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Three Millennia of Greek Literature
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Please note that Mommsen uses the AUC chronology (Ab Urbe Condita), i.e. from the founding of the City of Rome. You can use this reference table to have the B.C. dates


III. From the Union of Italy to the Subjugation of Carthage and the Greek States

From: The History of Rome, by Theodor Mommsen
Translated with the sanction of the author by William Purdie Dickson

The History of Old Rome

Chapter VI - The War under Hannibal from Cannae to Zama


The Original Greek New Testament

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Page 34

Nothing was left to the Roman general but hastily to begin his retreat, in which the enemy closely followed him. Meanwhile the second Roman corps under Publius found itself vigorously assailed by the two other Phoenician armies under Hasdrubal son of Gisgo and Mago, and the daring squadrons of Massinissa's horse gave to the Carthaginians a decided advantage. The Roman camp was almost surrounded; when the Spanish auxiliaries already on the way should arrive, the Romans would be completely hemmed in.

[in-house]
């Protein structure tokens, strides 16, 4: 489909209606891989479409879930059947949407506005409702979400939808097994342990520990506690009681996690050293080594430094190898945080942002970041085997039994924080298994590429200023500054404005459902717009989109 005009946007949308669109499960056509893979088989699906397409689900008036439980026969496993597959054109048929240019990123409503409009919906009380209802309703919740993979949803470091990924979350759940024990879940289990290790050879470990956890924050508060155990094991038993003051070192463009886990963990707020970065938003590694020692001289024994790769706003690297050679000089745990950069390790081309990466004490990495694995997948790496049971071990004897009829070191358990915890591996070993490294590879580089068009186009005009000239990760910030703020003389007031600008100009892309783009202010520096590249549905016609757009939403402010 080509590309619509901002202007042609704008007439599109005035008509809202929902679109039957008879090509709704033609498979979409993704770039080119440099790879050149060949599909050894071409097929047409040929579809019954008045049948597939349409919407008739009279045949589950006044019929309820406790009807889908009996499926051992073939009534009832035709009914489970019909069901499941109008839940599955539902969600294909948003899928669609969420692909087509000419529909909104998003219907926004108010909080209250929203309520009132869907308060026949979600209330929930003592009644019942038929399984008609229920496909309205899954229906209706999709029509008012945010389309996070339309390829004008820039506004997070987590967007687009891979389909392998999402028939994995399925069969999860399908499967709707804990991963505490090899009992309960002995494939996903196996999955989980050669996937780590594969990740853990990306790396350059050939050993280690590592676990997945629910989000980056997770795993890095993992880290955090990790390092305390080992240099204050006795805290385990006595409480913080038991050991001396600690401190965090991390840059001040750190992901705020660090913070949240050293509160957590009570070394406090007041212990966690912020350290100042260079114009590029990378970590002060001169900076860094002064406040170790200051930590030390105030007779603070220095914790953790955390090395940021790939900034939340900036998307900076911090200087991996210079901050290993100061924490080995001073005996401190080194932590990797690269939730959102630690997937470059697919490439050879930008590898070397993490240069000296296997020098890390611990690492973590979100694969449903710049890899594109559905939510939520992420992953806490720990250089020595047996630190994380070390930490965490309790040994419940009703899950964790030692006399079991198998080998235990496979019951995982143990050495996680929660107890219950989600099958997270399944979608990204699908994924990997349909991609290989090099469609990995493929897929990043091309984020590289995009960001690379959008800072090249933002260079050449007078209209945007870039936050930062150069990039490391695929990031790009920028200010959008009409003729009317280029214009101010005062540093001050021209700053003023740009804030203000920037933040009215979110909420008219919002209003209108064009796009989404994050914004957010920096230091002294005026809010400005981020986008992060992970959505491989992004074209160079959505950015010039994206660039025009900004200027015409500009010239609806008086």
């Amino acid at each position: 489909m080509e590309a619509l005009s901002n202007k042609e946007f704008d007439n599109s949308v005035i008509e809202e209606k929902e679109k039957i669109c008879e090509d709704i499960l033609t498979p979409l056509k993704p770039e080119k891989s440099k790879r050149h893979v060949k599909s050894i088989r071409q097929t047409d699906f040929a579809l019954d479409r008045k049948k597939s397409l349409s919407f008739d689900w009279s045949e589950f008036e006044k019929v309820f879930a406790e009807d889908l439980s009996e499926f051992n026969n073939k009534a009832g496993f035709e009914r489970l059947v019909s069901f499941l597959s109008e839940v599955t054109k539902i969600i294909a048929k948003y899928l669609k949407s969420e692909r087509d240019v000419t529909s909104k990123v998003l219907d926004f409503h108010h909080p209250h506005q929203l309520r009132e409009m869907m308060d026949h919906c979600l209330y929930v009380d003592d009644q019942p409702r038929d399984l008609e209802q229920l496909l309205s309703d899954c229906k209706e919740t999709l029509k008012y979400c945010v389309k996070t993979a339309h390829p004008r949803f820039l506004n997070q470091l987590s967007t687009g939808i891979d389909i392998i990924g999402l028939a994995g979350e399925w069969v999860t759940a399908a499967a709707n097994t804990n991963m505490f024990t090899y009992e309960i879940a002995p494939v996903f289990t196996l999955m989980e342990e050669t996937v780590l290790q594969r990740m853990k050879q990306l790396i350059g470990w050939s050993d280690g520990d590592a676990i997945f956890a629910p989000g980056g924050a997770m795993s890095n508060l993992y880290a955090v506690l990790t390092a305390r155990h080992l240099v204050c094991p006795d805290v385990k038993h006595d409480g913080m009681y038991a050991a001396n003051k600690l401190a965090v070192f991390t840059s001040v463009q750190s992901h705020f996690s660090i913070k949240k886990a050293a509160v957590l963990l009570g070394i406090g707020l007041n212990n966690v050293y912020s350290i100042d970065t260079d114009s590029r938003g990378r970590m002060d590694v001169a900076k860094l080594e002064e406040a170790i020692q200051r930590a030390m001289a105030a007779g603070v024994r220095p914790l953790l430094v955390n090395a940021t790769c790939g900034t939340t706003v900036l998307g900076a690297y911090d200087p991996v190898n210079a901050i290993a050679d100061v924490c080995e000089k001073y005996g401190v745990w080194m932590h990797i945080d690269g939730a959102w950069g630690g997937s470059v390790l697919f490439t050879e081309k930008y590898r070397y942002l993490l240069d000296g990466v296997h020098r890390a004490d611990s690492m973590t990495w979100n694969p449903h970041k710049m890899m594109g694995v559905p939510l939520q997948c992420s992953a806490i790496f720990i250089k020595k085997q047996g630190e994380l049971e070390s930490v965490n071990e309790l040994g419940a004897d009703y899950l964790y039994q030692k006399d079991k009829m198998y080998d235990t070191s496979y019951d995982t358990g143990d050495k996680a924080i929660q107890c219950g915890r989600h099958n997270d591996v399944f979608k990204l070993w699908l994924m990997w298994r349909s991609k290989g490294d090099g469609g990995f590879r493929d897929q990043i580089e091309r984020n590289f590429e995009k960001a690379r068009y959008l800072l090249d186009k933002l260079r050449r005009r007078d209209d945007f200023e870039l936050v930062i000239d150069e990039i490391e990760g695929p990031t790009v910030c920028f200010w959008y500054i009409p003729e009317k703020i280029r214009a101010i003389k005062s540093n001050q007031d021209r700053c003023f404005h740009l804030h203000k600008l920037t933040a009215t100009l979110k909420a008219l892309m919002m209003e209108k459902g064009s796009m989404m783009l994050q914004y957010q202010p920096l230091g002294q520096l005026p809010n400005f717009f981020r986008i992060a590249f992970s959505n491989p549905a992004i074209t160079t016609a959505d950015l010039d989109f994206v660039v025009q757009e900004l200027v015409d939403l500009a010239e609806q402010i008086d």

The bold resolve of the proconsul to encounter with his best troops the advancing Spaniards, before their appearance should fill up the gap in the blockade, ended unfortunately. The Romans indeed had at first the advantage; but the Numidian horse, who were rapidly despatched in pursuit, soon overtook them and prevented them both from following up the victory which they had already half gained, and from marching back, until the Phoenician infantry came up and at length the fall of the general converted the lost battle into a defeat.

After Publius had thus fallen, Gnaeus, who slowly retreating had with difficulty defended himself against the one Carthaginian army, found himself suddenly assailed at once by three, and all retreat cut off by the Numidian cavalry. Hemmed in upon a bare hill, which did not even afford the possibility of pitching a camp, the whole corps were cut down or taken prisoners.

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